facebook

					Facebook is a social network service and website launched in February 2004 that is operated and
privately owned by Facebook, Inc.[1] As of July 2010 Facebook has more than 500 million active
users,[6][7][N 1] Users may create a personal profile, add other users as friends and exchange
messages, including automatic notifications when they update their profile. Additionally, users
may join common interest user groups, organized by workplace, school, or college, or other
characteristics. The name of the service stems from the colloquial name for the book given to
students at the start of the academic year by university administrations in the US with the
intention of helping students to get to know each other better. Facebook allows anyone who
declares themselves to be at least 13 years old to become a registered user of the website.

Facebook was founded by Mark Zuckerberg with his college roommates and fellow computer
science students Eduardo Saverin, Dustin Moskovitz and Chris Hughes.[8] The website's
membership was initially limited by the founders to Harvard students, but was expanded to other
colleges in the Boston area, the Ivy League, and Stanford University. It gradually added support
for students at various other universities before opening to high school students, and, finally, to
anyone aged 13 and over.

A January 2009 Compete.com study ranked Facebook as the most used social network by
worldwide monthly active users, followed by MySpace.[9] Entertainment Weekly put it on its
end-of-the-decade "best-of" list, saying, "How on earth did we stalk our exes, remember our co-
workers' birthdays, bug our friends, and play a rousing game of Scrabulous before Facebook?"[10]
Quantcast estimates Facebook has 135.1 million monthly unique U.S. visitors.[11]

Mark Zuckerberg wrote Facemash, the predecessor to Facebook, on October 28, 2003, while
attending Harvard as a sophomore. According to The Harvard Crimson, the site was comparable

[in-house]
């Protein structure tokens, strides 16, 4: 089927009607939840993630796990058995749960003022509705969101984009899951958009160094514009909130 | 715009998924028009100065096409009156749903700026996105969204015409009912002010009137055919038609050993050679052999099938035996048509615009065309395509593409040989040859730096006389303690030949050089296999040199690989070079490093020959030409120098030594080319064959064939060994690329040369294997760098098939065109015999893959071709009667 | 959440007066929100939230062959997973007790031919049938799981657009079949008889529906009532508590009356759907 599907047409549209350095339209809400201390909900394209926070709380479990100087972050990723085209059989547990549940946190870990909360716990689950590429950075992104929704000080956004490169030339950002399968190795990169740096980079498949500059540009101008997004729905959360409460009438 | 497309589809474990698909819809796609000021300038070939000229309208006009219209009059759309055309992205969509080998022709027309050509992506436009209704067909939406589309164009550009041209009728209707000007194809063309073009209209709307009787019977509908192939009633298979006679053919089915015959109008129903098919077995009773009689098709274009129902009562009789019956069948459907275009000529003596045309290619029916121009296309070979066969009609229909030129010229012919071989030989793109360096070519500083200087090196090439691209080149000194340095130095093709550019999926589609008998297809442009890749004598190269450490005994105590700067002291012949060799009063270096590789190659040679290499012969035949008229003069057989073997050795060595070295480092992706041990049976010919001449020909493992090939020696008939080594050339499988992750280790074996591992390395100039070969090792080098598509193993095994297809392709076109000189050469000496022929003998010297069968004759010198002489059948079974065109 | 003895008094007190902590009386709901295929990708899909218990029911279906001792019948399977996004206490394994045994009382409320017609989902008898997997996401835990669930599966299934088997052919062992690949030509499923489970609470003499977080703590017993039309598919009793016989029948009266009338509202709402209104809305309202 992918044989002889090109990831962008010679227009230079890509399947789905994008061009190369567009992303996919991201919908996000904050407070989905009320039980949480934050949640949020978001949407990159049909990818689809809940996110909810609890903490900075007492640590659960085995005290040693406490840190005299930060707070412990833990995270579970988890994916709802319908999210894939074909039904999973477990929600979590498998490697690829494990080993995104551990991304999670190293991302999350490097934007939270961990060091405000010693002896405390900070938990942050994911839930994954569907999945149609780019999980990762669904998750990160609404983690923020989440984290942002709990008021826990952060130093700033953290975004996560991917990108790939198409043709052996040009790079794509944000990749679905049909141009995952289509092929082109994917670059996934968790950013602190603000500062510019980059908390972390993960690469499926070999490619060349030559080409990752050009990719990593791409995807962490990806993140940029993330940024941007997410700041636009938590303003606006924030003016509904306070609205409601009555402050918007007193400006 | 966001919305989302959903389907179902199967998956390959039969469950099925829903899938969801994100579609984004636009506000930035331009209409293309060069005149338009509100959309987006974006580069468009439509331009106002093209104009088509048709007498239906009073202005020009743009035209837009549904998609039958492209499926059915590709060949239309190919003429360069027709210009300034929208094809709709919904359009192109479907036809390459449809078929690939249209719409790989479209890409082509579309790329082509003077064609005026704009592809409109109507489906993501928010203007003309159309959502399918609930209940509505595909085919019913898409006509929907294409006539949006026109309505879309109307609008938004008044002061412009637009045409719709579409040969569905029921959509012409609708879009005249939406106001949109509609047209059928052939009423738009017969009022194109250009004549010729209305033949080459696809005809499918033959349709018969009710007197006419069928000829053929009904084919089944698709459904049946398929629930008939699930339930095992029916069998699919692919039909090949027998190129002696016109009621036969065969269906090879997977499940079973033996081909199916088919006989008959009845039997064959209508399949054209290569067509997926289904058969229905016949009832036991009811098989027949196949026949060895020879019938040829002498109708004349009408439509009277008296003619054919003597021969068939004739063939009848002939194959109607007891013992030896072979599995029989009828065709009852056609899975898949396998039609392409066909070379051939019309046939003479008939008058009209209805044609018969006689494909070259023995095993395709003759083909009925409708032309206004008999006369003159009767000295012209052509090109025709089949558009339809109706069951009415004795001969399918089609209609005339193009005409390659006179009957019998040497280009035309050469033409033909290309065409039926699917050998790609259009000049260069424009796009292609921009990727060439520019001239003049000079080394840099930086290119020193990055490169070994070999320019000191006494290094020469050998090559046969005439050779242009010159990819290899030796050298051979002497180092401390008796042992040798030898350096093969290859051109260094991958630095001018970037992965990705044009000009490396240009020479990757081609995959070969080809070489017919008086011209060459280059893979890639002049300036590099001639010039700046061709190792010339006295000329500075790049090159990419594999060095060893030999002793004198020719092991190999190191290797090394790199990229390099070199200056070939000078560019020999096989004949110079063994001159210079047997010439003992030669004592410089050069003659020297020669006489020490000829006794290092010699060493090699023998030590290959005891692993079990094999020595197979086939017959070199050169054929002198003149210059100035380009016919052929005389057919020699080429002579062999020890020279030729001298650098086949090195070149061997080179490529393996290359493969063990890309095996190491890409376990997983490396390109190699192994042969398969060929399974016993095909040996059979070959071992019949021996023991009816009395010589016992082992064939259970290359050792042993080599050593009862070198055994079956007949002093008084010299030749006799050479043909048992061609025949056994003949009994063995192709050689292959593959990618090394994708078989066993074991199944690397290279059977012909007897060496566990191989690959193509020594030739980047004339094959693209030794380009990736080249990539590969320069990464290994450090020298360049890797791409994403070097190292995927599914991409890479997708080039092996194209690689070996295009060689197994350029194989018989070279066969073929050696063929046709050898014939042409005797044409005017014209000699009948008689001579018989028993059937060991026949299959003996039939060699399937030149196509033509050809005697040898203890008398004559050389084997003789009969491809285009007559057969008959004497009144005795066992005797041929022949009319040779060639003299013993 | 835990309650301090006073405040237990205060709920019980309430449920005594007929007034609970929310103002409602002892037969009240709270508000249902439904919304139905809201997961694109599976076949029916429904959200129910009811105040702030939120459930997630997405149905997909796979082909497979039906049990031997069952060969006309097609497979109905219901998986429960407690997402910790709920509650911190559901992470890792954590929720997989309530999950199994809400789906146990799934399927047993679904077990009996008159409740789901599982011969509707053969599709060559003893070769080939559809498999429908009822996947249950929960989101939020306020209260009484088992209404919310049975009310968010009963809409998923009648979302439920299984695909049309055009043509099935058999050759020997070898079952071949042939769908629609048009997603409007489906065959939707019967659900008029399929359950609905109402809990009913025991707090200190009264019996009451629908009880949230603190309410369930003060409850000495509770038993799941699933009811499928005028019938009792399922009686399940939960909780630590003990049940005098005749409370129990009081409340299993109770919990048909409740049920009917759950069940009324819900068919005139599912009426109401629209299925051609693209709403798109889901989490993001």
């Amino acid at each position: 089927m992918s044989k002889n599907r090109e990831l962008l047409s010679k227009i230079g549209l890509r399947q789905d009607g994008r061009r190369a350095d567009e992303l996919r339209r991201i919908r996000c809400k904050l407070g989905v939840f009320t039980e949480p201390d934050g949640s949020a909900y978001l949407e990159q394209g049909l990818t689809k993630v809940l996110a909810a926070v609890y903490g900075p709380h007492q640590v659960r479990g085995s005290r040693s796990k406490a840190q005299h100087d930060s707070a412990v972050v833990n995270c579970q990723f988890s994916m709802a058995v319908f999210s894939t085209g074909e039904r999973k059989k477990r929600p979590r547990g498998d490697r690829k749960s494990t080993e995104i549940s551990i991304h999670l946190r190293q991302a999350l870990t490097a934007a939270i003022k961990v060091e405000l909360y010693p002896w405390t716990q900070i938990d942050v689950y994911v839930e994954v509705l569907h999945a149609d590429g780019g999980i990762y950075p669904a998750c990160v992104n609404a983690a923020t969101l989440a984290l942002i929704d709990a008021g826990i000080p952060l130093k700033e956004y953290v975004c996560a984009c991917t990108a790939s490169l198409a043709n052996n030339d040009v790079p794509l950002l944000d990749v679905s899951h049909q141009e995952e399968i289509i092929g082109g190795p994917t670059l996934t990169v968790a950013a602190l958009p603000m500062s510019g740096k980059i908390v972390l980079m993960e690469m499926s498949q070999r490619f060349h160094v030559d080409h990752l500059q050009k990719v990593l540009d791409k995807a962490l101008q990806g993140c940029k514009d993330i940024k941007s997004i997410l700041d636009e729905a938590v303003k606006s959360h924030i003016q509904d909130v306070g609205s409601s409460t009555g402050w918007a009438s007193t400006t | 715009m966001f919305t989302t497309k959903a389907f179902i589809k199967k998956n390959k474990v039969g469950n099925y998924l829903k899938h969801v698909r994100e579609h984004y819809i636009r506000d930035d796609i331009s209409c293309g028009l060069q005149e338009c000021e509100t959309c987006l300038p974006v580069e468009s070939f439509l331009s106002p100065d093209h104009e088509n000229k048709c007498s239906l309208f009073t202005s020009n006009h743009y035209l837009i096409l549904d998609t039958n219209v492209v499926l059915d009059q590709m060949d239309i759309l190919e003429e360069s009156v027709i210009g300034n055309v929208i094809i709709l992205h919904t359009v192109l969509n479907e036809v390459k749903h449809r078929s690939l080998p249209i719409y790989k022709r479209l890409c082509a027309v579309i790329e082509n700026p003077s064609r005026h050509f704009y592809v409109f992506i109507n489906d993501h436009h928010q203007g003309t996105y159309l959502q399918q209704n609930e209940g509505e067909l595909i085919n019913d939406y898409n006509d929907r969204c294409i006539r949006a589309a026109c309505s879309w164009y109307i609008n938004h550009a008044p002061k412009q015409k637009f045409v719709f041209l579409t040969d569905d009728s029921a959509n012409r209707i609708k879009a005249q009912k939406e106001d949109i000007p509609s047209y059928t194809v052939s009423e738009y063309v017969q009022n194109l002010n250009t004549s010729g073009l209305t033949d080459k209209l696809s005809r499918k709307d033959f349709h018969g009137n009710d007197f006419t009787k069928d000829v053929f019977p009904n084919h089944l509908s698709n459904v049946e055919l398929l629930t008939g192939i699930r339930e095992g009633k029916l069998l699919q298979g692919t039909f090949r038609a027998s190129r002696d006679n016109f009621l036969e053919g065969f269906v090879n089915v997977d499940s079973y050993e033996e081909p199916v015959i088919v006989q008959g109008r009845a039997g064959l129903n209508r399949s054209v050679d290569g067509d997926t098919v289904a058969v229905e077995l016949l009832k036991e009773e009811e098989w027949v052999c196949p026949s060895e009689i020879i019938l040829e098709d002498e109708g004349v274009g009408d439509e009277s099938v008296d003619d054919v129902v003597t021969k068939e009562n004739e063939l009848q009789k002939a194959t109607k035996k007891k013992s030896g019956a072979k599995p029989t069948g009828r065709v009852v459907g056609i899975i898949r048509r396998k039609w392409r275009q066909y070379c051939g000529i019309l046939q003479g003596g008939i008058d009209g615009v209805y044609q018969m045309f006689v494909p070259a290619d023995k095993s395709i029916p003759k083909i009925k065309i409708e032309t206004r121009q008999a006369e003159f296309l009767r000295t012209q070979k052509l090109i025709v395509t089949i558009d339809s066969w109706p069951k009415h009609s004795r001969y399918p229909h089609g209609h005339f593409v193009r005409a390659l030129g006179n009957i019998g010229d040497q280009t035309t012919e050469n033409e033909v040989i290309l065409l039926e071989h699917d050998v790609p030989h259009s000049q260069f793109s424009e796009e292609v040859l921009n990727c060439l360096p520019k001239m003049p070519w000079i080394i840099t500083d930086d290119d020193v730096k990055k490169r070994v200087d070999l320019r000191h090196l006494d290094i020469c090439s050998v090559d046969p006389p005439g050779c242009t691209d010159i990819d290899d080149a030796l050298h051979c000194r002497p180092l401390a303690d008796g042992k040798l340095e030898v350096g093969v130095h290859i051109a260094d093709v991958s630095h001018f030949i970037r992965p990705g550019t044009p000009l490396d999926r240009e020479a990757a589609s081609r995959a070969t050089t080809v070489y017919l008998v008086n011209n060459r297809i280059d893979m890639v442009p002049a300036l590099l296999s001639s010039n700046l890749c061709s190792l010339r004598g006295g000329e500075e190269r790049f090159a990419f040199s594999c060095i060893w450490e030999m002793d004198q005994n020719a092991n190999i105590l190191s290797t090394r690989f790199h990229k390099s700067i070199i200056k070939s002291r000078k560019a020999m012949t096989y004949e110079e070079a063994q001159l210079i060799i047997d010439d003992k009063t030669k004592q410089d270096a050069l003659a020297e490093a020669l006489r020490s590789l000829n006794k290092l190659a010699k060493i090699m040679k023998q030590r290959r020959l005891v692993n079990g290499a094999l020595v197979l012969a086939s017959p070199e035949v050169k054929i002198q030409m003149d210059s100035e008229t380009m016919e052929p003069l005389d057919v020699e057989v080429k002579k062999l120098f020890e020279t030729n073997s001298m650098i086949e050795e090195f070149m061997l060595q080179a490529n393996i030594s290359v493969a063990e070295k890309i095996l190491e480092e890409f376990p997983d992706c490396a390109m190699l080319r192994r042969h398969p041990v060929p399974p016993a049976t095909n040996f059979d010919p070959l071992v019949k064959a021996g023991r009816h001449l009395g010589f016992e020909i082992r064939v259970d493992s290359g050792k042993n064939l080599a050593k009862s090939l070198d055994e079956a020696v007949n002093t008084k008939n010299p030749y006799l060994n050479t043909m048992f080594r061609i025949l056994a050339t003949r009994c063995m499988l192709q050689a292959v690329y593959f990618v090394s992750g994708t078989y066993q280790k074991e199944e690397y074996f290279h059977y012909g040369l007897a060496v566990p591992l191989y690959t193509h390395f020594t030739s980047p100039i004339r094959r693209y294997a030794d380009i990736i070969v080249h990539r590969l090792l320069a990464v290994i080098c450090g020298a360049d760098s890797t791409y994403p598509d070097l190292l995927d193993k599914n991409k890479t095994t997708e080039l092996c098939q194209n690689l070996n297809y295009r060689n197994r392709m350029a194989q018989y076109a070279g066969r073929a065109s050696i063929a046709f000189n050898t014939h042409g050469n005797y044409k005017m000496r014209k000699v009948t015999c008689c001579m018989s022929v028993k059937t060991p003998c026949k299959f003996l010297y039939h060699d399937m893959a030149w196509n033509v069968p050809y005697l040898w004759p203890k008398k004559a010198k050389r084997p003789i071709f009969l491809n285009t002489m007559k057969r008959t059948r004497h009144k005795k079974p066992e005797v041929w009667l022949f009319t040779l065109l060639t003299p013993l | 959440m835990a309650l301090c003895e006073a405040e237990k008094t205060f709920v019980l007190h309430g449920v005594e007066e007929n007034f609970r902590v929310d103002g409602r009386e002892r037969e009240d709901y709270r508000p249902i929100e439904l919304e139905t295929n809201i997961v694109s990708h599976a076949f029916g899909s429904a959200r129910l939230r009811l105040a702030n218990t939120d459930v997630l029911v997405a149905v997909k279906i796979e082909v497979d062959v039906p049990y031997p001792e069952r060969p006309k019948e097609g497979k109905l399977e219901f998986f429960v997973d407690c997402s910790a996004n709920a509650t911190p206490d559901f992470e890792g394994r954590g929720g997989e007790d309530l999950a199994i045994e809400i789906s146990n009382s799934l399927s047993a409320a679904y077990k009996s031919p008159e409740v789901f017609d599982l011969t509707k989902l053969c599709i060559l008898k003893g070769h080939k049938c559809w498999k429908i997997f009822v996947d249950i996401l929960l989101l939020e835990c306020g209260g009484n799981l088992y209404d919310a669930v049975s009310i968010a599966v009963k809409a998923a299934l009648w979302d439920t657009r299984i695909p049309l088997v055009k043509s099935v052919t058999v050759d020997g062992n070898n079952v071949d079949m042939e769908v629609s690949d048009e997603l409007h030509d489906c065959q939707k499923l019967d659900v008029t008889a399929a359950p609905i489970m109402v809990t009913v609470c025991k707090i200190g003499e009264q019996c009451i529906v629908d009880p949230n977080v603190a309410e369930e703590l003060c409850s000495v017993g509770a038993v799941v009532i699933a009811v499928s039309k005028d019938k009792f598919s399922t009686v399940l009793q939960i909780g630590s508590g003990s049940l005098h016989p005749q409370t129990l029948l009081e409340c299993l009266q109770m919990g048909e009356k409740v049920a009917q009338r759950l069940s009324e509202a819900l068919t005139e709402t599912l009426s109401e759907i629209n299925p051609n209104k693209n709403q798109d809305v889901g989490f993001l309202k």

to Hot or Not,[12] and "used photos compiled from the online facebooks of nine houses, placing
two next to each other at a time and asking users to choose the 'hotter' person".[

To accomplish this, Zuckerberg hacked into the protected areas of Harvard's computer network,
and copied the houses' private dormitory ID images. Harvard at that time did not have a student
"facebook" (a directory with photos and basic information). Facemash attracted 450 visitors and
22,000 photo-views in its first four hours online.[13][14]

The site was quickly forwarded to several campus group list-servers, but was shut down a few
days later by the Harvard administration. Zuckerberg was charged by the administration with
breach of security, violating copyrights, and violating individual privacy, and faced expulsion.
Ultimately, however, the charges were dropped.[15] Zuckerberg expanded on this initial project
that semester by creating a social study tool ahead of an art history final, by uploading 500
Augustan images to a website, with one image per page along with a comment section.[14] He
opened the site up to his classmates, and people started sharing their notes.

The following semester, Zuckerberg began writing code for a new website in January 2004. He
was inspired, he said, by an editorial in The Harvard Crimson about the Facemash incident.[16]
On February 4, 2004, Zuckerberg launched "Thefacebook", originally located at
thefacebook.com.[17]

Six days after the site launched, three Harvard seniors, Cameron Winklevoss, Tyler Winklevoss,
and Divya Narendra, accused Zuckerberg of intentionally misleading them into believing he
would help them build a social network called HarvardConnection.com, while he was instead
using their ideas to build a competing product.[18] The three complained to the Harvard Crimson,
and the newspaper began an investigation. The three later filed a lawsuit against Zuckerberg,
subsequently settling.[19]
Membership was initially restricted to students of Harvard College, and within the first month,
more than half the undergraduate population at Harvard was registered on the service.[20]
Eduardo Saverin (business aspects), Dustin Moskovitz (programmer), Andrew McCollum
(graphic artist), and Chris Hughes soon joined Zuckerberg to help promote the website. In March
2004, Facebook expanded to Stanford, Columbia, and Yale.[21] It soon opened to the other Ivy
League schools, Boston University, New York University, MIT, and gradually most universities
in Canada and the United States.[22][23]

Facebook incorporated in the summer of 2004, and the entrepreneur Sean Parker, who had been
informally advising Zuckerberg, became the company's president.[24] In June 2004, Facebook